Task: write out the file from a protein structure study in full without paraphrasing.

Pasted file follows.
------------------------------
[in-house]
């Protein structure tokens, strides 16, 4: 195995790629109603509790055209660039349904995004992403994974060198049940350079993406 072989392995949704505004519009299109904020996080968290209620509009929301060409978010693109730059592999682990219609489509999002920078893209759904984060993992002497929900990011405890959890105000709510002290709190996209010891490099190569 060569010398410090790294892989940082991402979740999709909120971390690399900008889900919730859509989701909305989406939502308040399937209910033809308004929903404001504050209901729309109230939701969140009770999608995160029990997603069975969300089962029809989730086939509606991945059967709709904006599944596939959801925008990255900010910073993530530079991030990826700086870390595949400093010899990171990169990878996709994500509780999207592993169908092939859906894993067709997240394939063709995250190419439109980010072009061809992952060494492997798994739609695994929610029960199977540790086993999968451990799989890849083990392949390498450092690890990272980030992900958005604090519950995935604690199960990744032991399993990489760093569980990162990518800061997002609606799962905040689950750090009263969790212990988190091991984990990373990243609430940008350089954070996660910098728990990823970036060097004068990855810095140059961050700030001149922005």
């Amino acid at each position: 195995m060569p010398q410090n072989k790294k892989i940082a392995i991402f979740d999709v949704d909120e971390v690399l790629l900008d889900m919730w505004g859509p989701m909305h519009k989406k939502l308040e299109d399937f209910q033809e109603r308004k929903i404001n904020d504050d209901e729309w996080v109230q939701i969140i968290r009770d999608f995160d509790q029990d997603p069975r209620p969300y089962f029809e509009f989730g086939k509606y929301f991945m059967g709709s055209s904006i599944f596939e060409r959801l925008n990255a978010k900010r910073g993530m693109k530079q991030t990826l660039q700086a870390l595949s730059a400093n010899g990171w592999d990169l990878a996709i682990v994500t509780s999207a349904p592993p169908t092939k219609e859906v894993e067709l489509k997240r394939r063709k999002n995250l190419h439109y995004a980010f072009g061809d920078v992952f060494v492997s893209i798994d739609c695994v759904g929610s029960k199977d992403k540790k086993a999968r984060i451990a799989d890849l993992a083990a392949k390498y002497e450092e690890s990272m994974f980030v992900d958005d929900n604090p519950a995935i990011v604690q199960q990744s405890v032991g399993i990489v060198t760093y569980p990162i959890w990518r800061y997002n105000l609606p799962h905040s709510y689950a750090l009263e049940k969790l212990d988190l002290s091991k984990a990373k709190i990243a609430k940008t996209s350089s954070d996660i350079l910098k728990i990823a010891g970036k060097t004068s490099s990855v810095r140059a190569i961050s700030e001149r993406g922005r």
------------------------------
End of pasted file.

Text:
[in-house]
């Protein structure tokens, strides 16, 4: 195995790629109603509790055209660039349904995004992403994974060198049940350079993406 072989392995949704505004519009299109904020996080968290209620509009929301060409978010693109730059592999682990219609489509999002920078893209759904984060993992002497929900990011405890959890105000709510002290709190996209010891490099190569 060569010398410090790294892989940082991402979740999709909120971390690399900008889900919730859509989701909305989406939502308040399937209910033809308004929903404001504050209901729309109230939701969140009770999608995160029990997603069975969300089962029809989730086939509606991945059967709709904006599944596939959801925008990255900010910073993530530079991030990826700086870390595949400093010899990171990169990878996709994500509780999207592993169908092939859906894993067709997240394939063709995250190419439109980010072009061809992952060494492997798994739609695994929610029960199977540790086993999968451990799989890849083990392949390498450092690890990272980030992900958005604090519950995935604690199960990744032991399993990489760093569980990162990518800061997002609606799962905040689950750090009263969790212990988190091991984990990373990243609430940008350089954070996660910098728990990823970036060097004068990855810095140059961050700030001149922005």
């Amino acid at each position: 195995m060569p010398q410090n072989k790294k892989i940082a392995i991402f979740d999709v949704d909120e971390v690399l790629l900008d889900m919730w505004g859509p989701m909305h519009k989406k939502l308040e299109d399937f209910q033809e109603r308004k929903i404001n904020d504050d209901e729309w996080v109230q939701i969140i968290r009770d999608f995160d509790q029990d997603p069975r209620p969300y089962f029809e509009f989730g086939k509606y929301f991945m059967g709709s055209s904006i599944f596939e060409r959801l925008n990255a978010k900010r910073g993530m693109k530079q991030t990826l660039q700086a870390l595949s730059a400093n010899g990171w592999d990169l990878a996709i682990v994500t509780s999207a349904p592993p169908t092939k219609e859906v894993e067709l489509k997240r394939r063709k999002n995250l190419h439109y995004a980010f072009g061809d920078v992952f060494v492997s893209i798994d739609c695994v759904g929610s029960k199977d992403k540790k086993a999968r984060i451990a799989d890849l993992a083990a392949k390498y002497e450092e690890s990272m994974f980030v992900d958005d929900n604090p519950a995935i990011v604690q199960q990744s405890v032991g399993i990489v060198t760093y569980p990162i959890w990518r800061y997002n105000l609606p799962h905040s709510y689950a750090l009263e049940k969790l212990d988190l002290s091991k984990a990373k709190i990243a609430k940008t996209s350089s954070d996660i350079l910098k728990i990823a010891g970036k060097t004068s490099s990855v810095r140059a190569i961050s700030e001149r993406g922005r």